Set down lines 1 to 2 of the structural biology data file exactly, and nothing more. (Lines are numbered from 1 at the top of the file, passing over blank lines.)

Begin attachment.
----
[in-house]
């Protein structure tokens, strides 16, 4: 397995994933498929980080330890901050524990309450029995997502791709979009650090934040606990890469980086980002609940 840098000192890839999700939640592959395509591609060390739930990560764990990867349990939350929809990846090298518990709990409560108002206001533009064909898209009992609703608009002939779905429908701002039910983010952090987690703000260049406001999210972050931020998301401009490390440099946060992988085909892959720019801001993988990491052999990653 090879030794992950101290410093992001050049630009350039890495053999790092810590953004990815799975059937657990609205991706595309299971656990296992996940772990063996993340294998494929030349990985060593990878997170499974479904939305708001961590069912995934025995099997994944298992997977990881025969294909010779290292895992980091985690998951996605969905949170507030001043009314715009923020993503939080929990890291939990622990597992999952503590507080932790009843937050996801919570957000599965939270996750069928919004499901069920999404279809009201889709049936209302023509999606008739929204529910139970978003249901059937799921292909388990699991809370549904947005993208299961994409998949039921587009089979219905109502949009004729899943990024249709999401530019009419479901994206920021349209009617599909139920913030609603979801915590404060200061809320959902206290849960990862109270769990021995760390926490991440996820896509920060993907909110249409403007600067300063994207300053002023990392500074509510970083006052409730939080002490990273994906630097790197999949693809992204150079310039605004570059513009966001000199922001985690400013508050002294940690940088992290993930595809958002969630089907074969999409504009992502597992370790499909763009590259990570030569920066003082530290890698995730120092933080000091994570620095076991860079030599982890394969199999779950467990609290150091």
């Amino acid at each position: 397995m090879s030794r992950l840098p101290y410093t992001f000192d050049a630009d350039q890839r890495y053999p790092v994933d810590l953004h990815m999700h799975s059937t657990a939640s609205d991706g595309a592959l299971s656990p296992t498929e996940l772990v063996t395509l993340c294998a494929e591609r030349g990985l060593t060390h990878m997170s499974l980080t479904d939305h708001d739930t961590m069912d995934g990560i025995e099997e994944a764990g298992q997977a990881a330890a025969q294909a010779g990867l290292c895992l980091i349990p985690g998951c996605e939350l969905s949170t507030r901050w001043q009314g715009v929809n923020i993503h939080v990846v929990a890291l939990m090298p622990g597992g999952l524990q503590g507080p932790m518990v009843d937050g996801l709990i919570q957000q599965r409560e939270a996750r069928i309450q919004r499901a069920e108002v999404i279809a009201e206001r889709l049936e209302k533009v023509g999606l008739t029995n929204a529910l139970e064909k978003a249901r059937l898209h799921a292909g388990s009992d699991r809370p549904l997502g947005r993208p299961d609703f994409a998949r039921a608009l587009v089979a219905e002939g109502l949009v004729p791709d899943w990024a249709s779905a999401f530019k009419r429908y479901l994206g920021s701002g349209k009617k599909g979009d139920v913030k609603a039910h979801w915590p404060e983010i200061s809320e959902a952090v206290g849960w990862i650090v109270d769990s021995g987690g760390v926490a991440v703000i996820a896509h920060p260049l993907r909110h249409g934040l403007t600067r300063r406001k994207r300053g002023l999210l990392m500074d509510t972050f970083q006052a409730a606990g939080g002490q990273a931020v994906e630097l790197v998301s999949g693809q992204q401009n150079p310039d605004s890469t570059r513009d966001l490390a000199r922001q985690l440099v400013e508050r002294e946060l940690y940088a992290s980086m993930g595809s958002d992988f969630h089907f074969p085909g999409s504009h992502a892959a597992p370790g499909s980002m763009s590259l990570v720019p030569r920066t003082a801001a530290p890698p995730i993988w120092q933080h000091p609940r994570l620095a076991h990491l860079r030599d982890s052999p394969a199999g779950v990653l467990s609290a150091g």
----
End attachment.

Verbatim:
[in-house]
């Protein structure tokens, strides 16, 4: 397995994933498929980080330890901050524990309450029995997502791709979009650090934040606990890469980086980002609940 840098000192890839999700939640592959395509591609060390739930990560764990990867349990939350929809990846090298518990709990409560108002206001533009064909898209009992609703608009002939779905429908701002039910983010952090987690703000260049406001999210972050931020998301401009490390440099946060992988085909892959720019801001993988990491052999990653 090879030794992950101290410093992001050049630009350039890495053999790092810590953004990815799975059937657990609205991706595309299971656990296992996940772990063996993340294998494929030349990985060593990878997170499974479904939305708001961590069912995934025995099997994944298992997977990881025969294909010779290292895992980091985690998951996605969905949170507030001043009314715009923020993503939080929990890291939990622990597992999952503590507080932790009843937050996801919570957000599965939270996750069928919004499901069920999404279809009201889709049936209302023509999606008739929204529910139970978003249901059937799921292909388990699991809370549904947005993208299961994409998949039921587009089979219905109502949009004729899943990024249709999401530019009419479901994206920021349209009617599909139920913030609603979801915590404060200061809320959902206290849960990862109270769990021995760390926490991440996820896509920060993907909110249409403007600067300063994207300053002023990392500074509510970083006052409730939080002490990273994906630097790197999949693809992204150079310039605004570059513009966001000199922001985690400013508050002294940690940088992290993930595809958002969630089907074969999409504009992502597992370790499909763009590259990570030569920066003082530290890698995730120092933080000091994570620095076991860079030599982890394969199999779950467990609290150091």